Understanding Corporate Myths and Symbols: How Do You Perceive Them?
I’ve talked about corporate climate and culture in past posts, Do You Know the Difference Between Corporate Culture and Climate? and The Smell of the Place.
Today I want to look at two major obstacles to changing corporate culture: myths and symbols. Myths, especially with organizations that have been around for a long time, impede the ability of people to understand what’s occurring in the workplace and the context in which it exists. In particular, myths distort the lens through which we see our world, which in turn can significantly affect how we interact with others and how we adapt to change. For example, we may react to change through emotion, thus making it that much harder to see reality.
When organizations enter a period of turbulent change (such as what we’ve been going through since the financial meltdown and the onset of the Great Recession) myths have a profound effect on our behavior as a consequence of our becoming more anxious. This may manifest itself in such behaviors as hoarding information at work, distrusting co-workers and (especially) management, and resisting reorganizations and new approaches to work. These behaviors are carried through to weakened service to clients and citizens.
As an organization’s culture begins to change, its old myths are challenged and new ones are created. One result is a clash of myths as the old guard attempts to fight off the new ideas and approaches that new employees bring with them. What’s striking about this dynamic process is that it takes place at the most unconscious level. Furthermore, established myths cloud management’s perspective and vision, which comes at a critical time when these senior leaders should be thinking of the organization’s future and to where they should be focusing their attention.
Here are seven questions on which to reflect and consider for your unique workplace issues and context:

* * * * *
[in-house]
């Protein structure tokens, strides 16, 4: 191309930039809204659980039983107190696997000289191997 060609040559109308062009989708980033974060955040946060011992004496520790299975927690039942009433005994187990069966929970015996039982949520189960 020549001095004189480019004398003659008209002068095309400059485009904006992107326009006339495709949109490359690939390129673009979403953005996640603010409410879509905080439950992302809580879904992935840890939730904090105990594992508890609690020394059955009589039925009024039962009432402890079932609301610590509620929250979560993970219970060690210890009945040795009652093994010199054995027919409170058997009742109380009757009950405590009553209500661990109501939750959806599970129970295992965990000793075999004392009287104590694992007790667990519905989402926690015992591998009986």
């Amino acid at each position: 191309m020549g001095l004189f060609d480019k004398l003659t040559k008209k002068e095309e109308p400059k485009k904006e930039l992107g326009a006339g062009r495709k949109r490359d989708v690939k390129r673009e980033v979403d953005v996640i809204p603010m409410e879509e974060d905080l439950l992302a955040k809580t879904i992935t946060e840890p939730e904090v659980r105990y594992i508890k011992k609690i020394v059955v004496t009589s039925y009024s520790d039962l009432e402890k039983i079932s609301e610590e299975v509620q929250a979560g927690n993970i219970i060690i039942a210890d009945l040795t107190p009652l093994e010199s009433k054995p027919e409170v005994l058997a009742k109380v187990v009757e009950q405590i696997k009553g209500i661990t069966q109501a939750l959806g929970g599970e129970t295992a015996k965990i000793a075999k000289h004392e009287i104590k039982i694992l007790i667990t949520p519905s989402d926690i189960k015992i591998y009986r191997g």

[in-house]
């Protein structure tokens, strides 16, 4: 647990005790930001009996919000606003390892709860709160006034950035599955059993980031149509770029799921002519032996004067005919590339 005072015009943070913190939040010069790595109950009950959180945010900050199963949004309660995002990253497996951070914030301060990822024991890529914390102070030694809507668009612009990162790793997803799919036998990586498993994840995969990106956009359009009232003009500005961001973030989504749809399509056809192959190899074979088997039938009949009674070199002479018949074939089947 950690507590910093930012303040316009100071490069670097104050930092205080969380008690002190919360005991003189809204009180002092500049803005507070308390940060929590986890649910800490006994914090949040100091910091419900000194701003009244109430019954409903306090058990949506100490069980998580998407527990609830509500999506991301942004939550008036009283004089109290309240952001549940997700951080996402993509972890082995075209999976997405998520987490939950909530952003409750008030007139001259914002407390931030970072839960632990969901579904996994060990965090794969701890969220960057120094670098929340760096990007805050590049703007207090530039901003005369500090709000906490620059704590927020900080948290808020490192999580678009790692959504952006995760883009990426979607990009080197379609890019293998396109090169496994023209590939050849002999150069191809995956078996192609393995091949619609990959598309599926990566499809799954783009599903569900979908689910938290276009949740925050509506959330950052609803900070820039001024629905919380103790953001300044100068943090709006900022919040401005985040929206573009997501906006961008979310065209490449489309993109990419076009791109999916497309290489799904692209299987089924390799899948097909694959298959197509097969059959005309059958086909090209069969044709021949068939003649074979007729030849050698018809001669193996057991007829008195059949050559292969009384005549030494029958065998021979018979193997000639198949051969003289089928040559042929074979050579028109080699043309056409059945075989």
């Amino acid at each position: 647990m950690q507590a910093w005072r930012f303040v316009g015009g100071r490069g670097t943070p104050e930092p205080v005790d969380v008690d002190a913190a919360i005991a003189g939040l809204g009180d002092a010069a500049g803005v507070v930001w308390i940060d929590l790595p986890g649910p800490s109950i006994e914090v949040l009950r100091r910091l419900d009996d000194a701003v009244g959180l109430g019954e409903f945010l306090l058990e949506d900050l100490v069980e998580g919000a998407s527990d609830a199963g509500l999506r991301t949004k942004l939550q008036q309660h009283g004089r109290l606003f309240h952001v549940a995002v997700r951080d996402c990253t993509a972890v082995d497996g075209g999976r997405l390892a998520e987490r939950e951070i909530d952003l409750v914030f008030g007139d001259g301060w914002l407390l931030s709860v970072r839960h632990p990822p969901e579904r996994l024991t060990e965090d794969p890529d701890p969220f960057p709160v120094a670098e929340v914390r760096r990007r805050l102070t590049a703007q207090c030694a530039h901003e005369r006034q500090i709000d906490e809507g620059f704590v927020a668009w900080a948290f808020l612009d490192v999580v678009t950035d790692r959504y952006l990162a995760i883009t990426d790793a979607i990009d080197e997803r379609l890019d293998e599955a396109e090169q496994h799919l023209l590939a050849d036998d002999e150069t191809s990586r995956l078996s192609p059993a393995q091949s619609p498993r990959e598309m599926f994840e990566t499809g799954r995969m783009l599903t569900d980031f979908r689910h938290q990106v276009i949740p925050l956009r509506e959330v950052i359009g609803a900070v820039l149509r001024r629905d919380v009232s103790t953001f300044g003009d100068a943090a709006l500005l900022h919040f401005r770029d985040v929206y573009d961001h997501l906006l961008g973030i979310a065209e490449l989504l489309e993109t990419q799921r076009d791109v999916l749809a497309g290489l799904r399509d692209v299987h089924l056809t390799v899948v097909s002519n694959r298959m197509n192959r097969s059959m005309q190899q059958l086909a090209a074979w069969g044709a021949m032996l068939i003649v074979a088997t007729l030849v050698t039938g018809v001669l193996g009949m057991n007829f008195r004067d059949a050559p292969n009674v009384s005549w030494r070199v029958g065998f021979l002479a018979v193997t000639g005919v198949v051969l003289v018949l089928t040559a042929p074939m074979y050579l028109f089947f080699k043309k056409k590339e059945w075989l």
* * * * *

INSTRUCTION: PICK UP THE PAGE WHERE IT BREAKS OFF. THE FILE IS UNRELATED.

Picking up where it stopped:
1. Where do senior executives focus their attention? What symbols and myths do they value?
2. Is what senior management says as a collective aligned with its daily actions?
3. How are employees recognized and valued?
4. Is exceeding clients’ and customers’ needs and wants the focus of the organization?
5. When major mistakes occur does management seek out scapegoats, or does it assume responsibility and learn from them?
6. Are the organization’s rules and policies gospel, or is their flexibility to how they’re implemented?
7. How is work actually done in the organization?
There has been WAY too much hype over the years from leadership gurus, CEOs, senior executives, etc. who have espoused feel-good platitudes about how important employees are and that they’re an organization’s most valuable asset. Indeed, if employees are to regain their trust of those who lead organizations, especially as a result of the Great Recession, a huge amount of work is needed to begin the healing process. And as part of this, a vital aspect will be to jettison those symbols and myths that impede the engagement of employees, that undermine trust and credibility, and that redirect the organization’s attention to non-productive ends.
If you haven’t already, read my post on Lincoln Electric for a true story on how a 100-plus year old Cleveland-based manufacturing company has remained a world leader by remaining focused on its customers, treating employees fairly and remunerating them exceptionally well.
We dance round in a ring and suppose, but the Secret sits in the center and knows. (Robert Frost)
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